Understanding and Diagnosing Electronic Brake Distribution - Tire Review Magazine

Understanding and Diagnosing Electronic Brake Distribution

Say goodbye to mechanical brake proportioning valves, and say hello to electronic brake distribution (EBD), yet another electronic enhancement that’s being added to many late-model vehicles.

With conventional hydraulic brakes, a mechanical proportioning valve is used to reduce pressure to the rear wheels when the brakes are applied. Inside the proportioning valve is a spring-loaded piston that determines how much pressure goes to the rear brakes.

The reason for brake proportioning is to control brake balance. Reducing hydraulic pressure to the rear brakes prevents them from locking up – especially when braking hard on a wet or slick surface.

What we’re really talking about here is controlling “brake balance” or “brake bias” between the front and rear brakes. Brake bias is the difference in hydraulic pressure channeled to the front and rear wheels when the brakes are applied.

The Electronic Alternative
Though proportioning valves are relatively simple, reliable and trouble-free, they are also obsolete. Since most vehicles now have ABS, a proportioning valve really isn’t needed because brake bias can be controlled by the ABS system. The ABS system can control hydraulic pressure to any of the four brakes, so with a little reprogramming of its control logic, it also can manage brake bias much better than a simple mechanical proportioning valve.

The key to all of this is monitoring wheel speed and vehicle dynamics. The ABS system uses inputs from its wheel speed sensors (WSS) to detect changes in wheel speed that signal a change in traction. On a traditional ABS application, this occurs only when braking and only if one or more wheels start to lock-up and skid. On a vehicle with EBD, the ABS system also monitors and adjusts brake bias any time the brakes are applied.

How EBD Works
Inputs from the wheel speed sensors keep the EBD/ABS system informed as to what’s happening at each of the wheels. Additional sensor inputs may be received from a steering wheel angle sensor and a yaw and/or lateral acceleration (G-force) sensor.

When the brakes are applied, the EBD/ABS system compares the wheel speed sensor inputs from the front and rear, as well as side-to-side, to make sure all of the wheels are braking evenly. The system is programmed to automatically reduce pressure to the rear wheels like a mechanical proportioning valve if it detects any change in rear wheel speed. If less rear braking is needed, the EBD/ABS system cycles the inlet valves for each rear brake circuit to modulate brake pressure.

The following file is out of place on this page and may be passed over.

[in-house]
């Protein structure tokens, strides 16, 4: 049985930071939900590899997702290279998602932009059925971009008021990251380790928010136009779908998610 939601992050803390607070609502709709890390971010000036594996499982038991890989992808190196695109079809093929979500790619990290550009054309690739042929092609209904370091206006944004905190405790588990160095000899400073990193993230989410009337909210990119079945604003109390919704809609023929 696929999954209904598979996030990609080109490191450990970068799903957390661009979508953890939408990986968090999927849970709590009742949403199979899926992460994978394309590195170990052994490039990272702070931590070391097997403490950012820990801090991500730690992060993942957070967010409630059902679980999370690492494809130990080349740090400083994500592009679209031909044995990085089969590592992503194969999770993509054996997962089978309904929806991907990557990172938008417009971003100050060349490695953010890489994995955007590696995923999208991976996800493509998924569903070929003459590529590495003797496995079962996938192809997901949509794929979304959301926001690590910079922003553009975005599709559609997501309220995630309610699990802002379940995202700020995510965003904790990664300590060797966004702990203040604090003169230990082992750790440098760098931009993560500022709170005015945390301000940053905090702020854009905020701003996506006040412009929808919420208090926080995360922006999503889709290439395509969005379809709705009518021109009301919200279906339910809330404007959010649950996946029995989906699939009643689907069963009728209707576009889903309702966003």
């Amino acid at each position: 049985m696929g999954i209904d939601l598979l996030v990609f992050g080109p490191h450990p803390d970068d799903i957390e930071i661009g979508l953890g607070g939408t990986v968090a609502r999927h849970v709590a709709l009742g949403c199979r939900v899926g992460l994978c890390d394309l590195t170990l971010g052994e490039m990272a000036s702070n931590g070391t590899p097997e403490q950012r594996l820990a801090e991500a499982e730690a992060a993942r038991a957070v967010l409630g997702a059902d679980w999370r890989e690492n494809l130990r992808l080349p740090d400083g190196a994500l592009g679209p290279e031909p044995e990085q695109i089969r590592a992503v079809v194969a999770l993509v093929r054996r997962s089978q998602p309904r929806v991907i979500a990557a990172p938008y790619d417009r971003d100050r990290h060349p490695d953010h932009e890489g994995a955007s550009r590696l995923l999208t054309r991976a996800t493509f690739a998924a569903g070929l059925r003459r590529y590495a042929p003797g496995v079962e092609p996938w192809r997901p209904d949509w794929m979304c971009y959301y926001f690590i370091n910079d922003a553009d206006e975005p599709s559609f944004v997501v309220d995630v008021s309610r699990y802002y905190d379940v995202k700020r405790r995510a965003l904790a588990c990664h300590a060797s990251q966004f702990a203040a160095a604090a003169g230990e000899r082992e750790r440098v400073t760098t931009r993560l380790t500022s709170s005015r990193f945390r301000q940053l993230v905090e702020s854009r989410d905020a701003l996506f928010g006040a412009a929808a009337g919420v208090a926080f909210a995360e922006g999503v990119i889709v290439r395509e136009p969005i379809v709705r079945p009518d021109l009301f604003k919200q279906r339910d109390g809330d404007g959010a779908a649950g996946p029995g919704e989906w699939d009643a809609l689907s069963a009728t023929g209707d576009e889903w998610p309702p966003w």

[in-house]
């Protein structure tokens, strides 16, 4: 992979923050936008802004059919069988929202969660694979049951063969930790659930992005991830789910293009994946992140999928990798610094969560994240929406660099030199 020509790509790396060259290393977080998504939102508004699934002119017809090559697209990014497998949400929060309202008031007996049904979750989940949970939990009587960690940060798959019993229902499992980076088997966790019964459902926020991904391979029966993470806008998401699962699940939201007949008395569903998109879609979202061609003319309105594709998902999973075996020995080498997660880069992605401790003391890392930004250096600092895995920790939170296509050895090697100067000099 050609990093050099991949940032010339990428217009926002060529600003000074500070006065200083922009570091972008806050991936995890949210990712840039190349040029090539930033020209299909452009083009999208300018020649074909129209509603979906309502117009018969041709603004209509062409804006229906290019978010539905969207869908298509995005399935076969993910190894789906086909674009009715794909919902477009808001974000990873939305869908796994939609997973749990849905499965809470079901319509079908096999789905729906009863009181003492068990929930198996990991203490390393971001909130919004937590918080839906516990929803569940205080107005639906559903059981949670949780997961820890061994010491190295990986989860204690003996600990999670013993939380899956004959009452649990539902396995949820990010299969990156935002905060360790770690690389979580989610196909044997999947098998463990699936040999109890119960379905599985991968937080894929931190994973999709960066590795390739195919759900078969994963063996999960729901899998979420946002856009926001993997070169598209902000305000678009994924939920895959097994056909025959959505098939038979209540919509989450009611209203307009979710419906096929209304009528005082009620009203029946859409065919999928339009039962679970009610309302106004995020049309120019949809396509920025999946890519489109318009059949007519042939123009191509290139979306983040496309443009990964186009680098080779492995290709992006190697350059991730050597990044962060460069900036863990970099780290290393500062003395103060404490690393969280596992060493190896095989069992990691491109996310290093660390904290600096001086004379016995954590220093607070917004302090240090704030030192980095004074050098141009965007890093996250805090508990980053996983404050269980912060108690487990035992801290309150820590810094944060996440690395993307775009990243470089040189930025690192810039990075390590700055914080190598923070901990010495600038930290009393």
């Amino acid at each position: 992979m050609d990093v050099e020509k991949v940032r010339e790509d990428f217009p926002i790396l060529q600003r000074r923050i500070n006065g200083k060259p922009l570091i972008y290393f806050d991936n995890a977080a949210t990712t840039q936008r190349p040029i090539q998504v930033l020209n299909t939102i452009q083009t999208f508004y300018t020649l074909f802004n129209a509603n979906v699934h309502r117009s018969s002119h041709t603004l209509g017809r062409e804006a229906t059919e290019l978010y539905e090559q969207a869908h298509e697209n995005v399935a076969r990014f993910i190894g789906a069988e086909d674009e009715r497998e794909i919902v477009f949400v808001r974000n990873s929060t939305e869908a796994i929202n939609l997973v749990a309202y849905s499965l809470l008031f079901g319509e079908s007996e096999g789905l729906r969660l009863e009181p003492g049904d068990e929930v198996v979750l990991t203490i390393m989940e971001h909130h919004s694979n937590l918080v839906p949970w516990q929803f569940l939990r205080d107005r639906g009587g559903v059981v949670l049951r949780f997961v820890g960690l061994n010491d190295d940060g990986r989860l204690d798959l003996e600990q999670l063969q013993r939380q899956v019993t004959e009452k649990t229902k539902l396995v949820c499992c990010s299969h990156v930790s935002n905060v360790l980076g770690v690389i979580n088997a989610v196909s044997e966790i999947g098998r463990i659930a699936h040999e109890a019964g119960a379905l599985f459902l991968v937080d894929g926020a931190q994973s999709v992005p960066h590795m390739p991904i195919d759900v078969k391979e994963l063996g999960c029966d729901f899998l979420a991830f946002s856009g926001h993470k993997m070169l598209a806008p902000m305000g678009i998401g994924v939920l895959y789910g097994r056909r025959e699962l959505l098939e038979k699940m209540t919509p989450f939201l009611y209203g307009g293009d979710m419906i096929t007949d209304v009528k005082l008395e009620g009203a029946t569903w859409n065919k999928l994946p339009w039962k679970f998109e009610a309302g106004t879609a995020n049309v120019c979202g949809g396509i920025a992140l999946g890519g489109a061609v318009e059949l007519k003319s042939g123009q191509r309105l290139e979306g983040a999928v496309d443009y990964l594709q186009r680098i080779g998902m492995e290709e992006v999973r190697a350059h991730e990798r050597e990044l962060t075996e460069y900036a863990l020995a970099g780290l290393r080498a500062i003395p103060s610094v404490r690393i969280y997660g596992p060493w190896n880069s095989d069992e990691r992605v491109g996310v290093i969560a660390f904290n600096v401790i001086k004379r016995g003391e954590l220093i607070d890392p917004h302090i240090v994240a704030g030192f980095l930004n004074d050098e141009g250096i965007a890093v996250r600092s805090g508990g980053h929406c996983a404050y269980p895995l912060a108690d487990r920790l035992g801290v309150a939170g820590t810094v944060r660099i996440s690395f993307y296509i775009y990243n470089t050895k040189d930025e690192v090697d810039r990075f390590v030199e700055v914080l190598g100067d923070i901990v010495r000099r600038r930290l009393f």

Because of this, it can optimize braking under all driving conditions, including the braking of individual wheels (front or rear) to improve braking, reduce stopping distances and maintain stability if the brakes are being applied while turning or making other maneuvers. On a dry road, EBD can reduce the stopping distance significantly over ordinary brakes.

It’s important to note that EBD by itself is not the same as a full-blown stability control system, though it comes close and may be combined with stability control. EBD comes into play only when the driver presses on the brake pedal; it can’t tell if a vehicle is going into a turn too fast or the driver is making a dangerous steering maneuver, unless he hits the brakes.

What EBD can do is optimize brake bias and overall braking performance when the brakes are applied to compensate for weight shifts forward or weight shifts to either side. So, in that respect, it’s almost as good as stability control at reducing the risk of understeer, oversteer or skidding – but only when braking.

A number of vehicles have EBD, including domestics and import nameplates.

Problems with the EBD system are essentially the same as those that may affect the ABS system. Loss of a WSS signal, an erratic WSS signal, or a fault with any of the ABS control solenoids can trigger a fault code and turn on the ABS warning light and brake warning light. If the ABS warning light is on, EBD as well as ABS are temporarily disabled until the fault is diagnosed and repaired. A scan tool is essential for diagnostics.

Symptoms of possible EBD problems include premature wheel lockup or skidding when braking normally, or uneven braking. Your diagnosis should include a thorough inspection of the basic brake system to rule out any mechanical or hydraulic problems such as a leaky caliper or wheel cylinder, contaminated brake linings, hose or line problems, etc.

If the problem isn’t mechanical, the next items to check would be the WSS inputs to the ABS control module and the operation of the ABS solenoid valves.

PCM reflashes may also be needed on some vehicles if the EBD system on a particular application proves to be overly sensitive or not sensitive enough. The ABS control module can be reprogrammed to change the brake bias if a revision is needed.

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